How to lose the battle and win the war for immigration

Skilled migration isn't that much better economically – but it's a lot easier to get through politically.

Sunny Hundal points out that the public are pretty solidly anti-immigration, and Chris Dillow gets in a funk about it:

Several things make me fear that an evidence-based approach won't suffice to change people's minds:

  • Hostility to immigration does not come merely from the minority who lose out in the labour market. People from higher social classes and the retired are as opposed to immigration as others.
  • There's little hope of attitudes changing as older "bigots" die off. The Yougov poll found that 68% of 18-24 year-olds support the Tories' immigration cap.
  • Antipathy to immigration has been pretty stable (in terms of polling if not the violence of its expression) since at least the 1960s.
  • There's an echo mechanism which helps stabilize opinion at a hostile level. Politicians and the media, knowing the public are opposed to immigration, tell them what they want to hear and - a few bromides aside - don't challenge their opinion.

This, more than the economic arguments, is why the focus on "high-skilled immigration" is important.

After all, economically, immigration is good. One of the easiest shortcuts to growth is population growth, especially when that population growth comes in the form of people who arrive able to start working immediately. The canard about "benefit scrounging immigrants" is just that; and given many migrants return home long before retirement, even benefits which they may actually be eligible for aren't claimed.

Insofar as there are negative economic repercussions from such a policy, they would mainly limited to a potential downwards squeeze on low-skilled wages. But, as Dillow points out, we already have an answer for policies which help the nation overall while hurting those worst off: redistribution of wealth. And living wage policies, and stronger enforcement of them, would help too.

But, as Dillow bemoans, none of these points help win the argument. The record seems to show that talking about the facts doesn't change much, and immigration attitudes are remarkably set in stone.

Loosening the restrictions on high-skilled immigration, though, ought to be a much easier thing to implement. It would have much less of an effect on the overall figure, and would still result in large increases in welfare. But it remains a far more politically acceptable thing to push for. Even some of the attacks on high-skilled immigration – like the crackdown on student visas or the increased hurdles foreign graduates have to jump over to use their (still largely publicly funded) skills in the UK – only became popular once they were rephrased as attacks on low-skilled immigration. So the student visa discussion, for instance, was focused on "fraudulent" language colleges, rather than accredited universities which are also hit.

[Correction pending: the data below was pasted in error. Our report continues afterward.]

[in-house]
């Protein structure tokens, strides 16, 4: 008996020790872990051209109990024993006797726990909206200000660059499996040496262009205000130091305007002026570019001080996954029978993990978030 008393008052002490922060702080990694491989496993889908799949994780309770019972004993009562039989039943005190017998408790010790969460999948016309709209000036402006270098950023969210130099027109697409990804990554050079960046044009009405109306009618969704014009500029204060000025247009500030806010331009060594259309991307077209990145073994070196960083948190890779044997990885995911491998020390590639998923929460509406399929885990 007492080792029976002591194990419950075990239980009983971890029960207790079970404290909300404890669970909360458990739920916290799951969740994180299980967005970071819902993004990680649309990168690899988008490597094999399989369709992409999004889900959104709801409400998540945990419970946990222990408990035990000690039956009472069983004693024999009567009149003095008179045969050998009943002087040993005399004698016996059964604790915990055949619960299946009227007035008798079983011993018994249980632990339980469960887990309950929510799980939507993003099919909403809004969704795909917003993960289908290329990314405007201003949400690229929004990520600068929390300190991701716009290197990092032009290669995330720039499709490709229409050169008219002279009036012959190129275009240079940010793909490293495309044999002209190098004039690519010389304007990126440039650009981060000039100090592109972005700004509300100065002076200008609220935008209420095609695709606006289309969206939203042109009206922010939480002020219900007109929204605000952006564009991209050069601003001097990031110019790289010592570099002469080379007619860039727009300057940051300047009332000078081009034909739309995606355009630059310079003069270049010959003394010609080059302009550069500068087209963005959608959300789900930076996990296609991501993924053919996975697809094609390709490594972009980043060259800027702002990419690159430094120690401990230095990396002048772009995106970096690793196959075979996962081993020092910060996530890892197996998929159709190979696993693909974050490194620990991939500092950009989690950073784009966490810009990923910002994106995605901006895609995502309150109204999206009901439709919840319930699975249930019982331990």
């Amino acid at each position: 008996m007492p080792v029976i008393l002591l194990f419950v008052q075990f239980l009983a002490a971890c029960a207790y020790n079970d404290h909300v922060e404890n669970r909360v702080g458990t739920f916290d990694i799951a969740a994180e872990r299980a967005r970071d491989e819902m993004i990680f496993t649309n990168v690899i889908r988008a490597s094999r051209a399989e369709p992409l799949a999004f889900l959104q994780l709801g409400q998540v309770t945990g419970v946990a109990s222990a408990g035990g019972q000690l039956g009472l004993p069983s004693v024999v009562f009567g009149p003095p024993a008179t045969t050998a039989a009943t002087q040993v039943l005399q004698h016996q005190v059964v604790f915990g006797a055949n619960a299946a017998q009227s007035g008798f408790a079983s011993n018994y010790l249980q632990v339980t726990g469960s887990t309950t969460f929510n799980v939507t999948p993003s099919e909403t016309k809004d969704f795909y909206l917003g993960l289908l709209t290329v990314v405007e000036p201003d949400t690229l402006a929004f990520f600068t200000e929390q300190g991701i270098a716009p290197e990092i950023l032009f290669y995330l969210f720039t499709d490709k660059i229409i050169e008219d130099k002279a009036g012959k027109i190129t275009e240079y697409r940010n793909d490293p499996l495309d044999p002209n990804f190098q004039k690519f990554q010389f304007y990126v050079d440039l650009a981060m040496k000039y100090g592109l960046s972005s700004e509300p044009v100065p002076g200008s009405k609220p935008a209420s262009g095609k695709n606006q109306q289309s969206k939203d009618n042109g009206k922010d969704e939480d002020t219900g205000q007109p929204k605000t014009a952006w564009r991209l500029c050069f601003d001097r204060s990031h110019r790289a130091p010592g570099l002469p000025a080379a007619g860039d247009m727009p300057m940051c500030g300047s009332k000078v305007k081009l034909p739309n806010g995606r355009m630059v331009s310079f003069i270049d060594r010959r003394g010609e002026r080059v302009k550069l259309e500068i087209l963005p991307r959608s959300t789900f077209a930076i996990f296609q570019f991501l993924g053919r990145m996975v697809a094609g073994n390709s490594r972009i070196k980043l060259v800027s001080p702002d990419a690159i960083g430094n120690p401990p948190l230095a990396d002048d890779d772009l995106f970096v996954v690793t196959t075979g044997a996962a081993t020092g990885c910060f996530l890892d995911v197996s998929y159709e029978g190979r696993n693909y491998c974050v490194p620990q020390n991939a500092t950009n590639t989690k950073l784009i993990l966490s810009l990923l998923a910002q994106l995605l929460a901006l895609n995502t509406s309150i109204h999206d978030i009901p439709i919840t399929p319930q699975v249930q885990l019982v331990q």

Hopefully there will still be a genuine change in attitude. I still look forward to a day where we accept that discrimination against someone based on where they were born is as unacceptable as discrimination against someone based on what gender they are. But until then, if we want more and better immigration, we may have to sneak it in under the radar.

Photograph: Getty Images

Alex Hern is a technology reporter for the Guardian. He was formerly staff writer at the New Statesman. You should follow Alex on Twitter.

Photo: Getty
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The big problem for the NHS? Local government cuts

Even a U-Turn on planned cuts to the service itself will still leave the NHS under heavy pressure. 

38Degrees has uncovered a series of grisly plans for the NHS over the coming years. Among the highlights: severe cuts to frontline services at the Midland Metropolitan Hospital, including but limited to the closure of its Accident and Emergency department. Elsewhere, one of three hospitals in Leicester, Leicestershire and Rutland are to be shuttered, while there will be cuts to acute services in Suffolk and North East Essex.

These cuts come despite an additional £8bn annual cash injection into the NHS, characterised as the bare minimum needed by Simon Stevens, the head of NHS England.

The cuts are outlined in draft sustainability and transformation plans (STP) that will be approved in October before kicking off a period of wider consultation.

The problem for the NHS is twofold: although its funding remains ringfenced, healthcare inflation means that in reality, the health service requires above-inflation increases to stand still. But the second, bigger problem aren’t cuts to the NHS but to the rest of government spending, particularly local government cuts.

That has seen more pressure on hospital beds as outpatients who require further non-emergency care have nowhere to go, increasing lifestyle problems as cash-strapped councils either close or increase prices at subsidised local authority gyms, build on green space to make the best out of Britain’s booming property market, and cut other corners to manage the growing backlog of devolved cuts.

All of which means even a bigger supply of cash for the NHS than the £8bn promised at the last election – even the bonanza pledged by Vote Leave in the referendum, in fact – will still find itself disappearing down the cracks left by cuts elsewhere. 

Stephen Bush is special correspondent at the New Statesman. He usually writes about politics.